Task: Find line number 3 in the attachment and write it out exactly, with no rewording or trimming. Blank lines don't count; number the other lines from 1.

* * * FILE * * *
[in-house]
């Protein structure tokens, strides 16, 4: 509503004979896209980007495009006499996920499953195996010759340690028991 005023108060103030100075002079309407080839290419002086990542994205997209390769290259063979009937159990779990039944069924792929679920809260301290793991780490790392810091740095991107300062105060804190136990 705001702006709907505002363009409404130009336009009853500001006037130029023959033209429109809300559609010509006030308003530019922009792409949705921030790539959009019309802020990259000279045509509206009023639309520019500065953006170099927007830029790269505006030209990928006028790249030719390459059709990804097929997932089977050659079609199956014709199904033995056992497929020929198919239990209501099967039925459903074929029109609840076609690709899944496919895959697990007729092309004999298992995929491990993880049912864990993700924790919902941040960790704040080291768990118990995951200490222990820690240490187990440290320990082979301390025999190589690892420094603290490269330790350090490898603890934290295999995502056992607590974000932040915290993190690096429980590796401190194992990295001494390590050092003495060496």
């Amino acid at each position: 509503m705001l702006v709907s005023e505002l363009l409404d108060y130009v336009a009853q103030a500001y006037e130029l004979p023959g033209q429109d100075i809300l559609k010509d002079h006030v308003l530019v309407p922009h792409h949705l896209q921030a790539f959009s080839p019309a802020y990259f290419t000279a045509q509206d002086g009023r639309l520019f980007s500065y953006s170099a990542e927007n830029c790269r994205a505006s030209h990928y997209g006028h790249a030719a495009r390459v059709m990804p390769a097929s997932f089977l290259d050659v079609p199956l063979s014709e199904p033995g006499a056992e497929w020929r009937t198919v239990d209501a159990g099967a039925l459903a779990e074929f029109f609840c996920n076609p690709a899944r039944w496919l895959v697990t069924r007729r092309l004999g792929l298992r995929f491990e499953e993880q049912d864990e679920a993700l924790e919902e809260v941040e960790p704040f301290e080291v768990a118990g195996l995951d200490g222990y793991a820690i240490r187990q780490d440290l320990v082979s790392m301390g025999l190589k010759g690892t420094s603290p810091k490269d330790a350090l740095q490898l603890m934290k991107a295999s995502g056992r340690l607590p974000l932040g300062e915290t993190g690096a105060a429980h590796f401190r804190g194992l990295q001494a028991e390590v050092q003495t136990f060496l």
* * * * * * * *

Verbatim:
């Amino acid at each position: 509503m705001l702006v709907s005023e505002l363009l409404d108060y130009v336009a009853q103030a500001y006037e130029l004979p023959g033209q429109d100075i809300l559609k010509d002079h006030v308003l530019v309407p922009h792409h949705l896209q921030a790539f959009s080839p019309a802020y990259f290419t000279a045509q509206d002086g009023r639309l520019f980007s500065y953006s170099a990542e927007n830029c790269r994205a505006s030209h990928y997209g006028h790249a030719a495009r390459v059709m990804p390769a097929s997932f089977l290259d050659v079609p199956l063979s014709e199904p033995g006499a056992e497929w020929r009937t198919v239990d209501a159990g099967a039925l459903a779990e074929f029109f609840c996920n076609p690709a899944r039944w496919l895959v697990t069924r007729r092309l004999g792929l298992r995929f491990e499953e993880q049912d864990e679920a993700l924790e919902e809260v941040e960790p704040f301290e080291v768990a118990g195996l995951d200490g222990y793991a820690i240490r187990q780490d440290l320990v082979s790392m301390g025999l190589k010759g690892t420094s603290p810091k490269d330790a350090l740095q490898l603890m934290k991107a295999s995502g056992r340690l607590p974000l932040g300062e915290t993190g690096a105060a429980h590796f401190r804190g194992l990295q001494a028991e390590v050092q003495t136990f060496l």